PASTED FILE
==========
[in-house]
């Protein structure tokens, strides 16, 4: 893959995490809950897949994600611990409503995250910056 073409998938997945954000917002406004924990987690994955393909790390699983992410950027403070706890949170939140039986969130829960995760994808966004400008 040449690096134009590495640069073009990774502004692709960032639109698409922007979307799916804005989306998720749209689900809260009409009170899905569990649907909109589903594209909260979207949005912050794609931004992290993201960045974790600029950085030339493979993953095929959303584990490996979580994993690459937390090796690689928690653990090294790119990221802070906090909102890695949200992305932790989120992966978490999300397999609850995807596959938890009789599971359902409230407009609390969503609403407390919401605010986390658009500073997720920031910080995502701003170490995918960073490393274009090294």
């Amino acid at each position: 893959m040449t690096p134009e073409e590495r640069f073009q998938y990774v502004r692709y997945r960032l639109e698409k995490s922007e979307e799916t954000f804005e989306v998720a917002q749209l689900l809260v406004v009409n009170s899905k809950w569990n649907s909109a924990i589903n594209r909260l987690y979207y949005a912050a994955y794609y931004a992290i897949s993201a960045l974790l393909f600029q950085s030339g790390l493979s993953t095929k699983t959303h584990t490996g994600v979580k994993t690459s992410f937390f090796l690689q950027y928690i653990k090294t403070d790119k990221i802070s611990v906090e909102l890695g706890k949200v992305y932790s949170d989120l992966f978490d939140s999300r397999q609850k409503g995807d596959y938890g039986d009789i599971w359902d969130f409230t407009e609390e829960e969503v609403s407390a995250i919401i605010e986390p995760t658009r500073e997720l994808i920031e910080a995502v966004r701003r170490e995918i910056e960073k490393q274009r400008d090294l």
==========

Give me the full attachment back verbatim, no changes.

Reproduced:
[in-house]
């Protein structure tokens, strides 16, 4: 893959995490809950897949994600611990409503995250910056 073409998938997945954000917002406004924990987690994955393909790390699983992410950027403070706890949170939140039986969130829960995760994808966004400008 040449690096134009590495640069073009990774502004692709960032639109698409922007979307799916804005989306998720749209689900809260009409009170899905569990649907909109589903594209909260979207949005912050794609931004992290993201960045974790600029950085030339493979993953095929959303584990490996979580994993690459937390090796690689928690653990090294790119990221802070906090909102890695949200992305932790989120992966978490999300397999609850995807596959938890009789599971359902409230407009609390969503609403407390919401605010986390658009500073997720920031910080995502701003170490995918960073490393274009090294």
């Amino acid at each position: 893959m040449t690096p134009e073409e590495r640069f073009q998938y990774v502004r692709y997945r960032l639109e698409k995490s922007e979307e799916t954000f804005e989306v998720a917002q749209l689900l809260v406004v009409n009170s899905k809950w569990n649907s909109a924990i589903n594209r909260l987690y979207y949005a912050a994955y794609y931004a992290i897949s993201a960045l974790l393909f600029q950085s030339g790390l493979s993953t095929k699983t959303h584990t490996g994600v979580k994993t690459s992410f937390f090796l690689q950027y928690i653990k090294t403070d790119k990221i802070s611990v906090e909102l890695g706890k949200v992305y932790s949170d989120l992966f978490d939140s999300r397999q609850k409503g995807d596959y938890g039986d009789i599971w359902d969130f409230t407009e609390e829960e969503v609403s407390a995250i919401i605010e986390p995760t658009r500073e997720l994808i920031e910080a995502v966004r701003r170490e995918i910056e960073k490393q274009r400008d090294l």